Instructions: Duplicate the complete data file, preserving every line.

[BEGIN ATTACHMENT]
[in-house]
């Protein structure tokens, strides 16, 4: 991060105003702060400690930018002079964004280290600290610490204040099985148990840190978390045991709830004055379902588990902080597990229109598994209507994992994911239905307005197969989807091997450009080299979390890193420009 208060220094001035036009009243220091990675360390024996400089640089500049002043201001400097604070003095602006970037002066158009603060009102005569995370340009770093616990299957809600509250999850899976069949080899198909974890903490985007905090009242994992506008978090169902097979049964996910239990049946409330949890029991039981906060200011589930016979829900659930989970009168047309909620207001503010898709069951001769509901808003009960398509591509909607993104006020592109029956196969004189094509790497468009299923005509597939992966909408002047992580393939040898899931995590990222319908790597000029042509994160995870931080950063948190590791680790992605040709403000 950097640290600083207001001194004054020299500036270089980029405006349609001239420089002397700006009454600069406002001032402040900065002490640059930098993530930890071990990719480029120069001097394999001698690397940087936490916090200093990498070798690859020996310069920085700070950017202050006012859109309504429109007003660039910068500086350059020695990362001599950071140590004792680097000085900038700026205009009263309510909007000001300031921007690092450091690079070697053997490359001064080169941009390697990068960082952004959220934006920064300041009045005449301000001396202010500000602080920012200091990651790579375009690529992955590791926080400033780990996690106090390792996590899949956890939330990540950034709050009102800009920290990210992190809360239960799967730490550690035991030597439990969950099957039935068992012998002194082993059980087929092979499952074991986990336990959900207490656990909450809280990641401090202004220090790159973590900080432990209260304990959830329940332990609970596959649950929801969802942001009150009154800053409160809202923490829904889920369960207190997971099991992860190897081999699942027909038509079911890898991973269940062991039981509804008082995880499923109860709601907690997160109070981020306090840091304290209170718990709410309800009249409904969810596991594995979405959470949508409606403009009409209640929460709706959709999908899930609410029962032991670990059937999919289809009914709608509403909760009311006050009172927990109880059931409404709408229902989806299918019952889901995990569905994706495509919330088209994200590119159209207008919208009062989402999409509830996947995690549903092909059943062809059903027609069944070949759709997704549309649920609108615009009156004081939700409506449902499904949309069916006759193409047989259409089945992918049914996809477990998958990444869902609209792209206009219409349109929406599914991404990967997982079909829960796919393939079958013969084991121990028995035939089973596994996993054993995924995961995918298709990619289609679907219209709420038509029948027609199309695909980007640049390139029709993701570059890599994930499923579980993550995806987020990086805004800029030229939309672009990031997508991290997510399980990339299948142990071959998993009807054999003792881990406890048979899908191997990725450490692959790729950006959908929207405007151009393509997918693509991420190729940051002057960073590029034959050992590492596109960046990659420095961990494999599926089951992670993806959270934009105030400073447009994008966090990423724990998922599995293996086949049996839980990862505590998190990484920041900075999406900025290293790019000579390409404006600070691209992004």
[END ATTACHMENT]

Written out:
[in-house]
């Protein structure tokens, strides 16, 4: 991060105003702060400690930018002079964004280290600290610490204040099985148990840190978390045991709830004055379902588990902080597990229109598994209507994992994911239905307005197969989807091997450009080299979390890193420009 208060220094001035036009009243220091990675360390024996400089640089500049002043201001400097604070003095602006970037002066158009603060009102005569995370340009770093616990299957809600509250999850899976069949080899198909974890903490985007905090009242994992506008978090169902097979049964996910239990049946409330949890029991039981906060200011589930016979829900659930989970009168047309909620207001503010898709069951001769509901808003009960398509591509909607993104006020592109029956196969004189094509790497468009299923005509597939992966909408002047992580393939040898899931995590990222319908790597000029042509994160995870931080950063948190590791680790992605040709403000 950097640290600083207001001194004054020299500036270089980029405006349609001239420089002397700006009454600069406002001032402040900065002490640059930098993530930890071990990719480029120069001097394999001698690397940087936490916090200093990498070798690859020996310069920085700070950017202050006012859109309504429109007003660039910068500086350059020695990362001599950071140590004792680097000085900038700026205009009263309510909007000001300031921007690092450091690079070697053997490359001064080169941009390697990068960082952004959220934006920064300041009045005449301000001396202010500000602080920012200091990651790579375009690529992955590791926080400033780990996690106090390792996590899949956890939330990540950034709050009102800009920290990210992190809360239960799967730490550690035991030597439990969950099957039935068992012998002194082993059980087929092979499952074991986990336990959900207490656990909450809280990641401090202004220090790159973590900080432990209260304990959830329940332990609970596959649950929801969802942001009150009154800053409160809202923490829904889920369960207190997971099991992860190897081999699942027909038509079911890898991973269940062991039981509804008082995880499923109860709601907690997160109070981020306090840091304290209170718990709410309800009249409904969810596991594995979405959470949508409606403009009409209640929460709706959709999908899930609410029962032991670990059937999919289809009914709608509403909760009311006050009172927990109880059931409404709408229902989806299918019952889901995990569905994706495509919330088209994200590119159209207008919208009062989402999409509830996947995690549903092909059943062809059903027609069944070949759709997704549309649920609108615009009156004081939700409506449902499904949309069916006759193409047989259409089945992918049914996809477990998958990444869902609209792209206009219409349109929406599914991404990967997982079909829960796919393939079958013969084991121990028995035939089973596994996993054993995924995961995918298709990619289609679907219209709420038509029948027609199309695909980007640049390139029709993701570059890599994930499923579980993550995806987020990086805004800029030229939309672009990031997508991290997510399980990339299948142990071959998993009807054999003792881990406890048979899908191997990725450490692959790729950006959908929207405007151009393509997918693509991420190729940051002057960073590029034959050992590492596109960046990659420095961990494999599926089951992670993806959270934009105030400073447009994008966090990423724990998922599995293996086949049996839980990862505590998190990484920041900075999406900025290293790019000579390409404006600070691209992004």